What Is a Synonym? Definition and Examples

Freedom dictionary along with synonyms

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A synonym is a word having the same or nearly the same meaning as another word in certain contexts. The adjective form is synonymousSynonymy is the relationship that exists between words with closely related meanings. The word comes from the Greek meaning "same name." Contrast with an antonym. A synonym for the term synonym is poecilonym!

Key Takeaways: Synonyms

  • English has gathered many words from different languages, leading to synonyms.
  • There's academic debate about whether two different words can truly be the same.
  • Near-synonyms are very close in meaning.

Synonyms occur in a language in different contexts, such as formal and informal language, like you'd use in conversation vs. a business or academic paper. Also, some synonyms have slightly different connotations when they're used, even though they might mean the same thing. For example, look at the differences between the terms for money: moolahgreenbackscashcurrency, and revenues, which all occur in different contexts and levels of formality. 

Also, English has inherited and borrowed many words from other languages and kept some duplicates. (It's also why some words have sound alike or don't spell out as they sound, but those are additional topics.)

"The consequence of extensive borrowing from French, Latin, and Greek throughout the history of English is the creation of groups of synonyms occupying different registers (contexts within which they may be used): freedom and liberty; happiness and felicity; depth and profundity," wrote author Simon Horobin.
"Insights into the relationships between such synonyms can be gleaned by comparing their uses in forming new words. The Old English word bird gives us a term of abuse, birdbrain, Latin avis is the source of more technical words such as aviation and aviary, while Greek ornith is the root of exclusively scientific formations, such as ornithology." ("How English Became English." Oxford University Press, 2016)

Can Two Words Be Truly Synonymous?

There is some debate as to whether two words can truly be synonymous. If they're different words, they must mean something slightly different or have contexts where you'd use one or the other, the reasoning goes, which makes them only nearly synonymous but not truly the same thing. Two words just can't be completely interchangeable in all occurrences. When would two words have all of exactly the same meanings?

"The search for synonyms is a well-established classroom exercise, but it is as well to remember that lexemes rarely (if ever) have exactly the same meaning," wrote David Crystal in "How Language Works." "There are usually stylistic, regional, emotional, or other differences to consider....Two lexemes might be synonymous in one sentence but different in another: range and selection are synonyms in What a nice __ of furnishings, but not in There's the mountain __." (Overlook, 2006)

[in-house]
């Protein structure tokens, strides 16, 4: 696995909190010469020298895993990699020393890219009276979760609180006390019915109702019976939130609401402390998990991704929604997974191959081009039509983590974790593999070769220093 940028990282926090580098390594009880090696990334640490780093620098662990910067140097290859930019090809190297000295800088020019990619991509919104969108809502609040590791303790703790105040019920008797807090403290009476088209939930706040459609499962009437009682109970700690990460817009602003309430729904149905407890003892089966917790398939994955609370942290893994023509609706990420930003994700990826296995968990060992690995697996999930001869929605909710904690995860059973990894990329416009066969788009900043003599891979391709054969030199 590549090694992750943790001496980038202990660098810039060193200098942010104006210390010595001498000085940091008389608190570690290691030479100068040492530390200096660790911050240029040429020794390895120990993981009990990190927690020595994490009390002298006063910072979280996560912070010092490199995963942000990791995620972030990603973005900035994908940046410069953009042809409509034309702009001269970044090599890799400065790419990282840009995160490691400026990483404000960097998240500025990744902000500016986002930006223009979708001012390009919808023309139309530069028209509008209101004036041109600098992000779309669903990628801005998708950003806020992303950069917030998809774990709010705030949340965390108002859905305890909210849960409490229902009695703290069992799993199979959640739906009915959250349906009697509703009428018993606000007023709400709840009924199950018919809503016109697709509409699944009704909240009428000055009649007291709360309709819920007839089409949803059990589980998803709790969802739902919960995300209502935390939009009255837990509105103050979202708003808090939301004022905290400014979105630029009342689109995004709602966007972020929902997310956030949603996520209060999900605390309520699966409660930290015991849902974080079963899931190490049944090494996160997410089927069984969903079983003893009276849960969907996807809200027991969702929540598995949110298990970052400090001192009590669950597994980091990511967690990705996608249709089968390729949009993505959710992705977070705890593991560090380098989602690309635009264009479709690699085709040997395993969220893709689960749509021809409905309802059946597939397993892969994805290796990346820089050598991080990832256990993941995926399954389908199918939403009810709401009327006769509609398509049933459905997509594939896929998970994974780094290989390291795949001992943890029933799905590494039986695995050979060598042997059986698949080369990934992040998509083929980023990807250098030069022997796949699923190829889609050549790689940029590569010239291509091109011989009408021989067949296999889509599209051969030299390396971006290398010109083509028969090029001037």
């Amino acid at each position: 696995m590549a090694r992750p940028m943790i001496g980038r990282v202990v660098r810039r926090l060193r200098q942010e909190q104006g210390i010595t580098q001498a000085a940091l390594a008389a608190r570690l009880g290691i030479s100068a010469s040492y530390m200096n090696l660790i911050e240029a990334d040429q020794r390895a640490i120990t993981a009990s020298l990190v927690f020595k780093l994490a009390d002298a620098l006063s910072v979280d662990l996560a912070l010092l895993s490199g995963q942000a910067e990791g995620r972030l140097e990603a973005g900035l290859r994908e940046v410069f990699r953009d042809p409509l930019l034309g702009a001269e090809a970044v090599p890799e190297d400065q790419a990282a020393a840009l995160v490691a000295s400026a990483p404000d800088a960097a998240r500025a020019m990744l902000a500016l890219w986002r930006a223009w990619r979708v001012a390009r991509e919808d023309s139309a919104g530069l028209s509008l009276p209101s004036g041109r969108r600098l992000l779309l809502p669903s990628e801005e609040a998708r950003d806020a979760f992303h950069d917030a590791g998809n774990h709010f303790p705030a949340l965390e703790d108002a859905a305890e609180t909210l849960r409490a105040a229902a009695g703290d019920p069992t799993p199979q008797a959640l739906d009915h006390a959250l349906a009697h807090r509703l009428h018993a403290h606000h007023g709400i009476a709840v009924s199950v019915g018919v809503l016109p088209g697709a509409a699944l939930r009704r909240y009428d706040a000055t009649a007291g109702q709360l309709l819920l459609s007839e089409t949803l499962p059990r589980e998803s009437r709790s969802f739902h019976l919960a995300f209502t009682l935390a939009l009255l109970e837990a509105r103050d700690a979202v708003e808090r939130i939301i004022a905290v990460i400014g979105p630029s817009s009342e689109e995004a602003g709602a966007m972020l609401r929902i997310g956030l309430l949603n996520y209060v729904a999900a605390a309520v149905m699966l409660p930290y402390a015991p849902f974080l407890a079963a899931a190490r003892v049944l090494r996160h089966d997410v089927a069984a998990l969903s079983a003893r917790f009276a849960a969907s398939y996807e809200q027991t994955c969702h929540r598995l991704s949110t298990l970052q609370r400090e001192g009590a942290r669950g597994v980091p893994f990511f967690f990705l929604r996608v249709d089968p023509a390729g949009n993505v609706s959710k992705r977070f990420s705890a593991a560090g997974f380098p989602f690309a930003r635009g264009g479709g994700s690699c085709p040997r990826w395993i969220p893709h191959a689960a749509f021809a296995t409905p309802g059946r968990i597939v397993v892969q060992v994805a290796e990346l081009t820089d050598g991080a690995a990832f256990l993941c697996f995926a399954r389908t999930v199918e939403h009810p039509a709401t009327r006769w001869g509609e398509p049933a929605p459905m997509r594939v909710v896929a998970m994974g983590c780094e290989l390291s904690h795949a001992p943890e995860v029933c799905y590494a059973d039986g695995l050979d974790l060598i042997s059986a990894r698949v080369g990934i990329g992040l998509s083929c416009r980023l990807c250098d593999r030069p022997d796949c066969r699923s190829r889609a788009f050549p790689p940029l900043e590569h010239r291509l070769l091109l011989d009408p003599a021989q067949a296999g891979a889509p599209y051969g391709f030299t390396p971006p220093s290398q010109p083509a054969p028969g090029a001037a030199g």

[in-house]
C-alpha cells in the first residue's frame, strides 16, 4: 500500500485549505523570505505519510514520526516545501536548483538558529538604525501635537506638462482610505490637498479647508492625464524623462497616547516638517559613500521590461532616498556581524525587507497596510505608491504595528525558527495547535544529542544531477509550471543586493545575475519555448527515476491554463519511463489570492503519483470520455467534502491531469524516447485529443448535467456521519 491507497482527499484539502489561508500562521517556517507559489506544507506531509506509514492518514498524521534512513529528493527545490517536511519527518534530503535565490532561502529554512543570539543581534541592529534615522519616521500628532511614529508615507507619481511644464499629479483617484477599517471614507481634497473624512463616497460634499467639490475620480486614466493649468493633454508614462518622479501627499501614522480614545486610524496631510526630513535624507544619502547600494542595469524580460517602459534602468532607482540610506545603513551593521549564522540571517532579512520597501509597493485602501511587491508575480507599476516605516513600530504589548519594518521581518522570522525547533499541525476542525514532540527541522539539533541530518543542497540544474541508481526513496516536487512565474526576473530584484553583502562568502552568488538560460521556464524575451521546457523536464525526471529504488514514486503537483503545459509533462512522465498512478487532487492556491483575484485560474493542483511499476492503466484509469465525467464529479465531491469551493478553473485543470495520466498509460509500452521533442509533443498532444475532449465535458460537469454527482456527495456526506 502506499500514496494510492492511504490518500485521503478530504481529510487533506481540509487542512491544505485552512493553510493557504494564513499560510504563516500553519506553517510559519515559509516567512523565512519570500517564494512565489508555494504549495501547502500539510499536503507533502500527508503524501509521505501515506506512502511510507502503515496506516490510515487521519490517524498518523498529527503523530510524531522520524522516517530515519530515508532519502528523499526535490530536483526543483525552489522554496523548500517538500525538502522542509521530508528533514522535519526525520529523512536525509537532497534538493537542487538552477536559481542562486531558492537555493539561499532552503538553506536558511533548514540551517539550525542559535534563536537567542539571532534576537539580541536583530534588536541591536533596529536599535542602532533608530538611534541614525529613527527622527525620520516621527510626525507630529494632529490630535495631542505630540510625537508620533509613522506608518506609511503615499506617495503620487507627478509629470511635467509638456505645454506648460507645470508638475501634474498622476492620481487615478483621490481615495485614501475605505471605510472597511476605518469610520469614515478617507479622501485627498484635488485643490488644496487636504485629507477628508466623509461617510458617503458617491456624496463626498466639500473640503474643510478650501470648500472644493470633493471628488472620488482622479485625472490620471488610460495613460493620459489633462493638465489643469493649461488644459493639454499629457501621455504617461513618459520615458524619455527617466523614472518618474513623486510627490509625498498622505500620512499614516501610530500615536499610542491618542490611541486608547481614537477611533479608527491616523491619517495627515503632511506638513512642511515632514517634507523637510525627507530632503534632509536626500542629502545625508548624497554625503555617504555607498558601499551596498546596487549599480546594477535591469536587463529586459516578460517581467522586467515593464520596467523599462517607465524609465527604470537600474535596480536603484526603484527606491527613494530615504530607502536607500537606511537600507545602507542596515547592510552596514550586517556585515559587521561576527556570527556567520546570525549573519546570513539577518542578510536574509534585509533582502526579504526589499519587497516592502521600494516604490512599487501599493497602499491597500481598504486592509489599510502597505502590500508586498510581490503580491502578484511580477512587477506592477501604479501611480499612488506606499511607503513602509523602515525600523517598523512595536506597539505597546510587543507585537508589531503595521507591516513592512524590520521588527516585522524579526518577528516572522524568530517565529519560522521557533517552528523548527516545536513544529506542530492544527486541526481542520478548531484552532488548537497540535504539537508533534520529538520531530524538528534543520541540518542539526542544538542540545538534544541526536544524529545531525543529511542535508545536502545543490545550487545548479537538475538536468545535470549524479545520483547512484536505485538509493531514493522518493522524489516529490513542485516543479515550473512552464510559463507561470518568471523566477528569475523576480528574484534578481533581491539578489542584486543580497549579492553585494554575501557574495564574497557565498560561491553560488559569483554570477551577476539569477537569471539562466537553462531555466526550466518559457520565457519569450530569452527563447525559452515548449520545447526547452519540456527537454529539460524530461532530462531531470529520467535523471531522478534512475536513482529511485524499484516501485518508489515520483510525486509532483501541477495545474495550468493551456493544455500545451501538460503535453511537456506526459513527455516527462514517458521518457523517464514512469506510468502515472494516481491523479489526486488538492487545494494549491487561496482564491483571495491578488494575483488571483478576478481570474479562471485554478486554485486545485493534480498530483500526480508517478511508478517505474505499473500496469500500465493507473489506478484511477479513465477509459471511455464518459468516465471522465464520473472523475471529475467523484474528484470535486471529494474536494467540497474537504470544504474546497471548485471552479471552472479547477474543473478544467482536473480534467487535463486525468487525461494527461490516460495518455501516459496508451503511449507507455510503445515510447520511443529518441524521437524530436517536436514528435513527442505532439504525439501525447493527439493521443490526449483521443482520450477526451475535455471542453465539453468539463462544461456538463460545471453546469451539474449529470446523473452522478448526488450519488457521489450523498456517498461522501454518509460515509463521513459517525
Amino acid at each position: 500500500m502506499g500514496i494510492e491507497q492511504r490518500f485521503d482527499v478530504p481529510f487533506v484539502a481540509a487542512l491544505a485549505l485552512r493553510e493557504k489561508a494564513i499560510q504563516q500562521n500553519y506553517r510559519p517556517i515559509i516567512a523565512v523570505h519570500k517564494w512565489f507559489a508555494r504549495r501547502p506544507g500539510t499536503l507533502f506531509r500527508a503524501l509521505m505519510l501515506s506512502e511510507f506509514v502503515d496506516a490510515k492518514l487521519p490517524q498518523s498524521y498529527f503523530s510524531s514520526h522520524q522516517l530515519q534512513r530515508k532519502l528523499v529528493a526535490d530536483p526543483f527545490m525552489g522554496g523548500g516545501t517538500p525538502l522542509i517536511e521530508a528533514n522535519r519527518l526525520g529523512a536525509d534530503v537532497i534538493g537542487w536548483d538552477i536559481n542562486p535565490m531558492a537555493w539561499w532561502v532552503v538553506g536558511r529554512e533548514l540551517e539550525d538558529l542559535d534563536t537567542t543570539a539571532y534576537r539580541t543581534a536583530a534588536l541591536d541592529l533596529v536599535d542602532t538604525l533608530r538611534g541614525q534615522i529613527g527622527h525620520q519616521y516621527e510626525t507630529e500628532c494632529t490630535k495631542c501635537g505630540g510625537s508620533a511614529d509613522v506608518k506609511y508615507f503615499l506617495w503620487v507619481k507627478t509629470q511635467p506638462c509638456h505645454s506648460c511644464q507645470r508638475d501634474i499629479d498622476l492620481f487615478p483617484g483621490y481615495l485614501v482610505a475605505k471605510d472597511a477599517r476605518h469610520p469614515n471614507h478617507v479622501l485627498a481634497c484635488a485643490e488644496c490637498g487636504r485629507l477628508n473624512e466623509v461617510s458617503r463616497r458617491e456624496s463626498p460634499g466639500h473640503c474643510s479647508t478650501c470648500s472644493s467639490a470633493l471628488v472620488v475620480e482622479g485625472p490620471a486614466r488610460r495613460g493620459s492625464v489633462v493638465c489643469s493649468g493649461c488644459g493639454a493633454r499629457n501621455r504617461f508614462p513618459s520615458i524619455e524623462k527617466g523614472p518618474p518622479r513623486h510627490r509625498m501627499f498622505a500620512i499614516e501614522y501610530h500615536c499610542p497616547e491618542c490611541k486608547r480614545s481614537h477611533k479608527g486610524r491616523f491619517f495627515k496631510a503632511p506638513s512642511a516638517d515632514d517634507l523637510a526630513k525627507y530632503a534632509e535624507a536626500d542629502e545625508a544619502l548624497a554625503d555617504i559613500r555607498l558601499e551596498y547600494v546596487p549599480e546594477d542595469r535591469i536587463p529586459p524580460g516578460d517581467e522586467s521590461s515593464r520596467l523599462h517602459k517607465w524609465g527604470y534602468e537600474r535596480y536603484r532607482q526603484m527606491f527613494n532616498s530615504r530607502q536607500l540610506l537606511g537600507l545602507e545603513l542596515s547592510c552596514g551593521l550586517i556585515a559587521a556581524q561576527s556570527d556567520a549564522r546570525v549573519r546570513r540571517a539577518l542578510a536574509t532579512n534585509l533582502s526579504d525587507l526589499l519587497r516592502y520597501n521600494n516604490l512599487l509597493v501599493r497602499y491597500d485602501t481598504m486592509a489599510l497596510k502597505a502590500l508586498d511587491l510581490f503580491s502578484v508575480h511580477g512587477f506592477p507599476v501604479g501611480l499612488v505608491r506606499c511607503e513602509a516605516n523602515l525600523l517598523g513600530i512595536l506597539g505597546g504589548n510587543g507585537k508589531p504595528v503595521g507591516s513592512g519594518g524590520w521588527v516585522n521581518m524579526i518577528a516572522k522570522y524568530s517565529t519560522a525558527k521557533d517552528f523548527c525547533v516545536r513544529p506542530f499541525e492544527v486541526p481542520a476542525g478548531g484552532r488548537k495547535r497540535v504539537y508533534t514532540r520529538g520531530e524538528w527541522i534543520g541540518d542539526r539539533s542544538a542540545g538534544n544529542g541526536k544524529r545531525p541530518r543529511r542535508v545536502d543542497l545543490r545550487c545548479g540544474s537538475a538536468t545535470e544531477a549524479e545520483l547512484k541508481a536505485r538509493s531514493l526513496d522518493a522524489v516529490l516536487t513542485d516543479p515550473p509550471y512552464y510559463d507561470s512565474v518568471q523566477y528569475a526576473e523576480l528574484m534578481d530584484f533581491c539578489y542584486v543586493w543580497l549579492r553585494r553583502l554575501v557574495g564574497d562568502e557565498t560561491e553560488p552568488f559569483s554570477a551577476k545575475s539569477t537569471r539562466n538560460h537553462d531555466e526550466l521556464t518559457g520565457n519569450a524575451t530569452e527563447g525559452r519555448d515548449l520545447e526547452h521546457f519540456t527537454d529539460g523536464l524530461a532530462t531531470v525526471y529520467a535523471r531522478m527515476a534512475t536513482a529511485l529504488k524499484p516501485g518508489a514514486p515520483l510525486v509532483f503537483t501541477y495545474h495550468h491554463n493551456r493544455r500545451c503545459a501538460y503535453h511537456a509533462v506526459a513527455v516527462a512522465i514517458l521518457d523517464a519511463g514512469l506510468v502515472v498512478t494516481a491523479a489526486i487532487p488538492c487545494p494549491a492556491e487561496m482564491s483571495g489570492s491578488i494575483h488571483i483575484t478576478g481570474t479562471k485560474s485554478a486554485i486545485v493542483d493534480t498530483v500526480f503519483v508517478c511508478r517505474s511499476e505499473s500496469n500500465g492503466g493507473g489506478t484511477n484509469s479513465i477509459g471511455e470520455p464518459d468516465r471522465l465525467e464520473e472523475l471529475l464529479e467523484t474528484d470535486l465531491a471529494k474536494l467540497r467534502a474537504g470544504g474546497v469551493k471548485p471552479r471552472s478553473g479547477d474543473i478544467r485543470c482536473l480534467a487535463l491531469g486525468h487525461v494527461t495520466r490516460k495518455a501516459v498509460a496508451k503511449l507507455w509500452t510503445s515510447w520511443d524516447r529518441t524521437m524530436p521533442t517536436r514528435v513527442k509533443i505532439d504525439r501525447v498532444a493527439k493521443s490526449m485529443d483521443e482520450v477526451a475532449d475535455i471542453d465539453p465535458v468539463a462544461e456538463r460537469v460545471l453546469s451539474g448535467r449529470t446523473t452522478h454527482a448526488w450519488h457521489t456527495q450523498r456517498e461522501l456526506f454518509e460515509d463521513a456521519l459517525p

When a language does have two different words that mean the exact same thing, oftentimes one will stop being used, as it's unnecessary, or it will take on a different meaning over time. And two synonyms used in different contexts, by definition, can't be exactly the same.

At best, the theory relates, that the closest absolute synonymity can get is a technical word for something and a common name used in conversation for the same thing or dialect differences, such as between British English and American English (lorry vs. truck, boot vs. trunk).

However, if we look at the definition of synonymous, that is, words meaning nearly the same thing rather than exactly the same thing in every situation, the theory that synonymity is impossible might just not hold up.

This aspect of English—having words that have different meanings in different contexts, as well as having doublets and triplets—is also a result of the language having inherited and borrowed so many words from different languages.

The doublets frail and fragile came to English from the same Latin root fragilis, but one came from French and one from Latin directly. The triplets real, royal, and regal came from Anglo-Norman, French, and Latin, notes Britannica.

Near-Synonyms 

Near-synonyms would be just that—words that are closely related as to just about be interchangeable but have different connotations, attitudes, or implications that you'd want to be aware of, making one word more appropriate for a context than another. Anything you can find in a thesaurus has a list of near-synonyms galore. For example, lie finds falsehood, fib, misrepresentation, and untruth, each with different nuances and shades of meaning that each can give to the context it's used in.

It can be tricky when translating between languages, as you need to know the implications and connotations for the word in the original language and make sure you pick up those nuances in the destination language. 

The Lighter Side of Synonyms

Paul Dickson's book "Intoxerated" claims, "The English language includes more synonyms for 'drunk' than for any other word." Here are just a few of the 2,964 synonyms for drunk in his book:

  • Blind
  • Blitzed
  • Blotto
  • Bombed
  • Buzzed
  • Hammered
  • High
  • Inebriated
  • Loaded
  • Looped
  • Merry
  • Messed up
  • Off the wagon
  • Pickled
  • Pifflicated
  • Plastered
  • Ripped
  • Sloshed
  • Smashed
  • Snockered
  • Soused
  • Stewed
  • Three sheets to the wind
  • Tight
  • Tipsy
  • Trashed
  • Wasted
  • Wrecked ("Intoxerated: The Definitive Drinker's Dictionary." Melville House, 2012.)